PlayerUnknown's Battlegrounds is one of the most successful battle royale experiences ever released, and set the ground works for most titles that followed, including the likes of Epic Games' Fortnite and recently, Call of Duty: Warzone. With these titles, the more you play, the better you get, and considering PUBG has been around for years, it is fairly difficult for someone installing the game today to compete with players who have it since 2017.
That's why the latest announcement made by the studio reveals the introduction of bots into public matches as part of the PUBG update 7.1. The blog post went into detail on how the development team tried to mimic real players' movement, shooting, and looting patterns to make them feel as authentic as possible. Their purpose is to lower the skill gap between veterans and newbies to let the latter enjoy PUBG a little more with a kill here and there to boost their confidence. This is similar to what Epic Games introduced to Fortnite a while back for the same purpose, but you can spot them from a mile away so hopefully, PUBG's bots aren't as obvious.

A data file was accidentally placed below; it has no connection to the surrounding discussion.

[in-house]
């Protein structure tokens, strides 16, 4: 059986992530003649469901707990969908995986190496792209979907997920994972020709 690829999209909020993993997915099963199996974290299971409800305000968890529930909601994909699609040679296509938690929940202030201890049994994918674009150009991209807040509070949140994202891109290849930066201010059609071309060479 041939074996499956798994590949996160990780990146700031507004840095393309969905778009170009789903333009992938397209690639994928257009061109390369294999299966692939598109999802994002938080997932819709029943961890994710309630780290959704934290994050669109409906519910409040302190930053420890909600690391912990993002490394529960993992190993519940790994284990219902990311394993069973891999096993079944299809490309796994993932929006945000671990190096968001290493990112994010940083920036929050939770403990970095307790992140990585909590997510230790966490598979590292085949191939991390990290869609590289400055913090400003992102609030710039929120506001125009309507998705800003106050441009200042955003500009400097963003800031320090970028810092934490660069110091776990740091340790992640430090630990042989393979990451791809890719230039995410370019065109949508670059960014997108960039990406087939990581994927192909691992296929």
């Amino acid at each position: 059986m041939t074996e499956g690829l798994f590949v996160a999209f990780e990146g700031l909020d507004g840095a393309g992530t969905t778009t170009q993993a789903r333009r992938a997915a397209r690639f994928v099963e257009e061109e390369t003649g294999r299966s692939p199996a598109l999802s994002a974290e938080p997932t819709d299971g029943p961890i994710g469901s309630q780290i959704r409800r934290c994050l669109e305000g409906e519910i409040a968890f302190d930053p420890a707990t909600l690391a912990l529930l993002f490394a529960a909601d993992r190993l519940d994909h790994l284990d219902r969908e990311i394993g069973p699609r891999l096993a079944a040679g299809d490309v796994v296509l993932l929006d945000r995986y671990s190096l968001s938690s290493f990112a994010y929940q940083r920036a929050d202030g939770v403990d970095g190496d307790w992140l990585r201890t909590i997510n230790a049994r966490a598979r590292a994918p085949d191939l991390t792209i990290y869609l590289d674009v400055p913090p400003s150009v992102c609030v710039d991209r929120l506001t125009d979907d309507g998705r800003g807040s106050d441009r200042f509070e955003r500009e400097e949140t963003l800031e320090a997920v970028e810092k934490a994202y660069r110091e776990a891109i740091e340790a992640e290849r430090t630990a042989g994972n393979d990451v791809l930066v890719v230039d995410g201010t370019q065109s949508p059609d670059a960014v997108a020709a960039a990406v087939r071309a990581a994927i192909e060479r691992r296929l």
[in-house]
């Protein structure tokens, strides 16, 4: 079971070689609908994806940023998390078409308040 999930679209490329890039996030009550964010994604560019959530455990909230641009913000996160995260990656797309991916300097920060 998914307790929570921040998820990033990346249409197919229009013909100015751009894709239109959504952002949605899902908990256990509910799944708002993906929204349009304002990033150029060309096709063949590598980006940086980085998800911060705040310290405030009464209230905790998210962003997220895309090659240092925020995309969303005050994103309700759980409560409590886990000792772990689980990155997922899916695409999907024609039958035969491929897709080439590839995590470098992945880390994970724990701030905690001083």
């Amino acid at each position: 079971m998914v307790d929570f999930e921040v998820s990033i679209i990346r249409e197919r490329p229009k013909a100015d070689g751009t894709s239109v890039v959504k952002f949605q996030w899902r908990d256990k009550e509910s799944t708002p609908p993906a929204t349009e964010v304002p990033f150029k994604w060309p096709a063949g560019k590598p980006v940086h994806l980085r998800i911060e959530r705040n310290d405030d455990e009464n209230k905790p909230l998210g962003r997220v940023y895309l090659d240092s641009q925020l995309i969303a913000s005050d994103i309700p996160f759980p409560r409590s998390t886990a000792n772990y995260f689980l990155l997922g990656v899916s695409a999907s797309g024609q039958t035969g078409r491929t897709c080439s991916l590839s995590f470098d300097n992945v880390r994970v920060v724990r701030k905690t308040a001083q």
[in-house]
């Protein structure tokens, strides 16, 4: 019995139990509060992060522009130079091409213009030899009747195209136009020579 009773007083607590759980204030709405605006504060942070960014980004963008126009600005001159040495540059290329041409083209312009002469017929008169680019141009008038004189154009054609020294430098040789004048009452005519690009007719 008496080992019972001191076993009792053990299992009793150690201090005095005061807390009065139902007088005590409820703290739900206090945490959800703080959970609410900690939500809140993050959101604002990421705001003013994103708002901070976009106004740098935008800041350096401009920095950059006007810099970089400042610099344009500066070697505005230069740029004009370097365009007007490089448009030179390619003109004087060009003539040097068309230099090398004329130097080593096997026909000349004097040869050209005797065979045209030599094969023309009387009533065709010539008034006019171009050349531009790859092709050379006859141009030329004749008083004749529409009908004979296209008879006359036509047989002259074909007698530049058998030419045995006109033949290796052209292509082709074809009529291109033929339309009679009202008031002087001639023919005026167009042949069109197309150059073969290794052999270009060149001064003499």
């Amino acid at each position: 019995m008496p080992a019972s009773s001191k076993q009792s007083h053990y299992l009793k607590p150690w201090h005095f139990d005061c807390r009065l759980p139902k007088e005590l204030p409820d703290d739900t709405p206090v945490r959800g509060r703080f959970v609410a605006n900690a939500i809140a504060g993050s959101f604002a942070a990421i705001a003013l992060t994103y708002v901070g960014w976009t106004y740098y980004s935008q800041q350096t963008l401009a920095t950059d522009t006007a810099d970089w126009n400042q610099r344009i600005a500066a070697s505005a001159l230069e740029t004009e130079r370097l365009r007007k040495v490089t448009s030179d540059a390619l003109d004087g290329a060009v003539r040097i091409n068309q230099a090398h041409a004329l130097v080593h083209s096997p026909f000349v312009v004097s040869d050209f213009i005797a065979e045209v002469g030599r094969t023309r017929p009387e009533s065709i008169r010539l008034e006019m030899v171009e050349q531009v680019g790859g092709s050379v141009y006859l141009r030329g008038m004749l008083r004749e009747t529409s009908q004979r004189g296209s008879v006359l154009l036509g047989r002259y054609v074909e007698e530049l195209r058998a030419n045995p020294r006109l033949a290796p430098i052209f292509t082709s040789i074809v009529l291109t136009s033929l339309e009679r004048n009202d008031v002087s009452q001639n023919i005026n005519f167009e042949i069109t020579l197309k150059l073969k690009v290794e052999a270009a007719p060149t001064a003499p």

Without getting too complicated, movement of our bots is governed by what are called navigation meshes. Think of navigation meshes as boundaries in which the bots can move within. For each of our maps, big or small, much attention had to be put in to carefully lay out these navigation meshes on every corner of our maps in a way that prevents bots from throwing themselves off of a cliff or something else that, while hilarious, doesn’t line up with its intended functions.
Whatever the distance is, a crucial factor that makes shooting in PUBG so fun is the bullet physics, and we wanted to incorporate that into the bots’ shooting as well. So instead of letting the bots hit its enemies based on rather simple probability, PUBG’s bots were designed to consider bullet physics when shooting.
If our bots have too little loot, or loot that wouldn’t be appropriate for the phase in a match, it would look unrealistic. Our analysts and game designers went through lots of data from our live servers to not only see what players generally loot, but to see what types of items players usually carry into each phase of a match.
Do you think bots can fix a battle royale's ecosystem? Will they be an effective method to encourage new players to try out PUBG? Let us know your thoughts in the comments section below.